При использовании таких существительных в английском языке необходимо учитывать различия в образовании и использовании глаголов исчисляемых и неисчисляемых существительных. Так, с глаголами, обозначающими количество или изменение количественного показателя, использование исчисляемых существительных корректно. Например: I have fewer books now (У меня меньше книг сейчас).

С другой стороны, с глаголами, обозначающими некую абстрактную или неподсчитываемую характеристику, следует использовать неисчисляемые существительные. Например: She has less patience than before (У нее меньше терпения, чем раньше).

Таким образом, осознание различий между исчисляемыми и неисчисляемыми существительными позволяет правильно использовать употребление английских существительных в соответствии с их типом.

The History of the Rule

The rule dates back to 1770, when an English writer named Robert Baker covered it in his book : 

“ is most commonly used in speaking of a Number; where I should think Fewer would do better. No fewer than a Hundred appears to me not only more elegant than No less than a hundred, but more strictly proper.”

The 1994 edition of Merriam-Webster’s Dictionary of English Usage points out how subjective this is. “Baker’s remarks about fewer express clearly and modestly—“I should think,” “appears to me”—his own taste and preference,” it reads.

It’s not clear how Baker’s opinion became a governing grammar law that we still abide by today. But we do know that people have been using less rather than fewer to modify countable items for at least 1100 years—so don’t let the “10 Items or Less” check-out sign at the grocery store upset you too much.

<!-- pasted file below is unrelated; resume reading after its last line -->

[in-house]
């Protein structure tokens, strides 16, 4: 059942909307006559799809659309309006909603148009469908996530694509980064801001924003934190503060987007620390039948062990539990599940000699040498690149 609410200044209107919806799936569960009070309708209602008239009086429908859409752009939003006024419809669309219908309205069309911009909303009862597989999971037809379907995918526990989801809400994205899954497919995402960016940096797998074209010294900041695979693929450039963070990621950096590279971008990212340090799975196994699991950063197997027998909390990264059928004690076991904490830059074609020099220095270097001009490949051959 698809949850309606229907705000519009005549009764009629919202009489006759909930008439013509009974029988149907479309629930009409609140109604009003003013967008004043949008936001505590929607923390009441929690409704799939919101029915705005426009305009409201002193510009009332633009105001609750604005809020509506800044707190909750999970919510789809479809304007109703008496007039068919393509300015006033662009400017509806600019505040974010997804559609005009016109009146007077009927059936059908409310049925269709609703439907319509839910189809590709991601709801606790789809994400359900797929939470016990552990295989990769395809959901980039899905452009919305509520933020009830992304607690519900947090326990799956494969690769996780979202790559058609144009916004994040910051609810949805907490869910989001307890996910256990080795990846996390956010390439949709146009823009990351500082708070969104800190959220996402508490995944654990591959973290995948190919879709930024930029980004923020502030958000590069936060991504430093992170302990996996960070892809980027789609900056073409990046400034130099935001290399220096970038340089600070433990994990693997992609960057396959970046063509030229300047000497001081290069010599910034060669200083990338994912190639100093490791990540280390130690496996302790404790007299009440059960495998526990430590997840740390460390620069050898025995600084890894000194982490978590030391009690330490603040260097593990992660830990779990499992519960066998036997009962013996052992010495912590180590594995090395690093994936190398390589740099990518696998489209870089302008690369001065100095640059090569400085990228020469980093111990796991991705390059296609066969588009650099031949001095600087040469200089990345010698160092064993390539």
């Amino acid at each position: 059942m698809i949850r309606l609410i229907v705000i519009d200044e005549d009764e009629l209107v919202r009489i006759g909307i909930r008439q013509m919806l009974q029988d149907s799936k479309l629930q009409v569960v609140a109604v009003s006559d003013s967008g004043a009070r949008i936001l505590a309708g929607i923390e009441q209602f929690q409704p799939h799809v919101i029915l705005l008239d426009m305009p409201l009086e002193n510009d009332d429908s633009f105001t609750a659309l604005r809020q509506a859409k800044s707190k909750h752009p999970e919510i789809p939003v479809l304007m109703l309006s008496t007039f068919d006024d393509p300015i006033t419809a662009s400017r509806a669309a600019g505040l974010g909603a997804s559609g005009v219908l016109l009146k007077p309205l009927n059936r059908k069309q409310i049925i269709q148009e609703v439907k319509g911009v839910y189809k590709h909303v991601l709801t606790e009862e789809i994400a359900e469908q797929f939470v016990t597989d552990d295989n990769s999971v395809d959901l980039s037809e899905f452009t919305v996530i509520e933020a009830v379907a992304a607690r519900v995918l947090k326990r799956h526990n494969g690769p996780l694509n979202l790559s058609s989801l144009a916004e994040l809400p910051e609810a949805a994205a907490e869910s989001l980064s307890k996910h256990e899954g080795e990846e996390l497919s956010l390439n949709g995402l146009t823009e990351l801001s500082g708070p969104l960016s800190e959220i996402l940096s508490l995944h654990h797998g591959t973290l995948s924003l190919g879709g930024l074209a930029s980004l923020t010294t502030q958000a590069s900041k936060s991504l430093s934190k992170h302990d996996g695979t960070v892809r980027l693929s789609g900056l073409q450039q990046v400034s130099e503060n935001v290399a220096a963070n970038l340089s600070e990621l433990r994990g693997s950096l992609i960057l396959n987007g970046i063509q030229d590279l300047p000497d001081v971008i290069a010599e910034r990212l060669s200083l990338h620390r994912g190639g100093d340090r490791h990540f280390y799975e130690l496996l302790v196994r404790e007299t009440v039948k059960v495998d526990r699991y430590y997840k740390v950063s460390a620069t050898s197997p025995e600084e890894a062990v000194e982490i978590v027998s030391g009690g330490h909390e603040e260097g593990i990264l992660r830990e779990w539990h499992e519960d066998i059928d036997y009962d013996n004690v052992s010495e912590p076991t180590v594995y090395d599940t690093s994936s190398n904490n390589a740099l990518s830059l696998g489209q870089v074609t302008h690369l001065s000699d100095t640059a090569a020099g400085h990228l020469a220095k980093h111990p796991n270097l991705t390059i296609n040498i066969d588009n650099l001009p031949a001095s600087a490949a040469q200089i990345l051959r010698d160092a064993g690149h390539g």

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What is the difference between fewer vs. less?

We use the words less and fewer to indicate a decreased amount of something in comparison to another, but we don’t use these terms interchangeably. According to Garner’s Modern English Usage, the word “less” emphasizes the appearance of quantity or degree, while the word “fewer” emphasizes a number. This makes sense because “less” is a comparative form of “little” and “fewer” is a comparative form of “few.” 

Using Garner’s perspective, it’s easy to see how the terms are inherently different. We use the word “little” to describe an infinite amount of sizes or appearances, but “few” generally denotes a specific number like “a couple,” “a dozen,” or even “some.” For example, 

“He weighs less than you!” vs. “He has fewer muscles than you.”

The Associated Press Stylebook expands on these differences by explaining how we should use “fewer” for individual items and “less” for a bulk quantity (“Fewer, less” 106). But this is also where learning less vs. fewer is very complicated. According to Lexico, the proper usage of “less” generally describes a quantity under 10,000, while “fewer” describes individual units with quantities that are less than ten. 

Less or Fewer: Practical Examples

Now that we’ve covered the basic rules for using less or fewer, let’s take a look at some practical examples to help you understand the differences.